Harvard asks donors for $6.5 billion
BOSTON, Sept 21
BOSTON, Sept 21 (Reuters) - Harvard, the richest university in the United States, announced on Saturday it will seek to raise some $6.5 billion in donations to fund new academic initiatives and bolster its financial aid program.
The Cambridge, Massachusetts-based university has already raised $2.8 billion from more than 90,000 donors during the pre-launch phase of the campaign, its first major fundraising drive in more than a decade, it said in a press release.
The money will help Harvard, ranked America's No.2 university behind Princeton by U.S. News & World Report this year, "ensure its leadership role in the rapidly shifting landscape of higher education", it said.
Nearly half of the money will support teaching and research initiatives, while a quarter will be used to fund financial aid and related programs. The rest will go toward capital improvements and a flexible fund, Harvard said.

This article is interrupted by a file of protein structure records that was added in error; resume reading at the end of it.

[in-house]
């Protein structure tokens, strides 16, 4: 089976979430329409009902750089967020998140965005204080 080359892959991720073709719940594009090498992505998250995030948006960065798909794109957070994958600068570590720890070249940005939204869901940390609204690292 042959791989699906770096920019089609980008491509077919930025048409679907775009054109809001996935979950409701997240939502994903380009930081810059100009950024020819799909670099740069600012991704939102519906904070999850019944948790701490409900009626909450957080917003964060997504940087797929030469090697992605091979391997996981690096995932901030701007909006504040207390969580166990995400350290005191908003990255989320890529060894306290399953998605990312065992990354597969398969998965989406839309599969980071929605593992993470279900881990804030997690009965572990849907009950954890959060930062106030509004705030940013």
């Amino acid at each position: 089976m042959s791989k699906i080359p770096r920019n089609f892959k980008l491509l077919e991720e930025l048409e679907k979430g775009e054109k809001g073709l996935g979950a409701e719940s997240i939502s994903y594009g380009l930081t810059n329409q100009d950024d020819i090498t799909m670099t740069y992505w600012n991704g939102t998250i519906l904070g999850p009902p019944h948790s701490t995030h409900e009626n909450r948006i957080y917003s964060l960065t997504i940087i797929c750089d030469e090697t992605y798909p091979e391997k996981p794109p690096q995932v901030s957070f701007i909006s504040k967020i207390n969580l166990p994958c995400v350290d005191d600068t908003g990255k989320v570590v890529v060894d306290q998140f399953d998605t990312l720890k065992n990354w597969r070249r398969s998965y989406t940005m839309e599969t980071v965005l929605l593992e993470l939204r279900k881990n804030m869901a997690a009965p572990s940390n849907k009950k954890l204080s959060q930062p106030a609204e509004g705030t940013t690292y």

Harvard Provost Alan Garber said in an emailed statement that donating to the university was a way for people "to improve the world and advance causes they care about."
Harvard already has an investment portfolio worth around $30.7 billion, roughly the size of the annual gross domestic product of the Baltic nation of Latvia.
That endowment shrank 0.05 percent in the fiscal year ended in 2012, after double-digit gains the previous year, according to the most recent figures from the university.
A Harvard spokeswoman did not immediately comment on why the universtity required the donation drive in order to fund the new initiatives.
Four years ago Harvard was forced to suspend its campus expansion and put the construction of a $1 billion science complex on hold after its endowment lost 27.3 percent during the financial crisis.
The science building was slated to be the cornerstone of an ambitious 50-year expansion plan designed to increased the campus size by 50 percent.